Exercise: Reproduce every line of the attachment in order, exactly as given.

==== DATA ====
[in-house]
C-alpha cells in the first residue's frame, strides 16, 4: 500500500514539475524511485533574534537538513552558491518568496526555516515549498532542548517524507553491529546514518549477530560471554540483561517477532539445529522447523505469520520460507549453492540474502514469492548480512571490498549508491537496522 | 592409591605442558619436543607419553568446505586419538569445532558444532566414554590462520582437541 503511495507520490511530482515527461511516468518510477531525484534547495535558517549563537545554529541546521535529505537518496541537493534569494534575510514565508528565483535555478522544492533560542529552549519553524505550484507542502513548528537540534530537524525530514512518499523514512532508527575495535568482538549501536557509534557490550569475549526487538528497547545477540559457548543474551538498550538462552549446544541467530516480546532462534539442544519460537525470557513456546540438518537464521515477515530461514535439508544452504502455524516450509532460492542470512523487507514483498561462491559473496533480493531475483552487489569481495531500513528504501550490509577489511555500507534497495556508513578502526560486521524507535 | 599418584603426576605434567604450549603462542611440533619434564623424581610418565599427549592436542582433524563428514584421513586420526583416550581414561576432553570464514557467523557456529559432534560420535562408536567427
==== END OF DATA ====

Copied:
[in-house]
C-alpha cells in the first residue's frame, strides 16, 4: 500500500514539475524511485533574534537538513552558491518568496526555516515549498532542548517524507553491529546514518549477530560471554540483561517477532539445529522447523505469520520460507549453492540474502514469492548480512571490498549508491537496522 | 592409591605442558619436543607419553568446505586419538569445532558444532566414554590462520582437541 503511495507520490511530482515527461511516468518510477531525484534547495535558517549563537545554529541546521535529505537518496541537493534569494534575510514565508528565483535555478522544492533560542529552549519553524505550484507542502513548528537540534530537524525530514512518499523514512532508527575495535568482538549501536557509534557490550569475549526487538528497547545477540559457548543474551538498550538462552549446544541467530516480546532462534539442544519460537525470557513456546540438518537464521515477515530461514535439508544452504502455524516450509532460492542470512523487507514483498561462491559473496533480493531475483552487489569481495531500513528504501550490509577489511555500507534497495556508513578502526560486521524507535 | 599418584603426576605434567604450549603462542611440533619434564623424581610418565599427549592436542582433524563428514584421513586420526583416550581414561576432553570464514557467523557456529559432534560420535562408536567427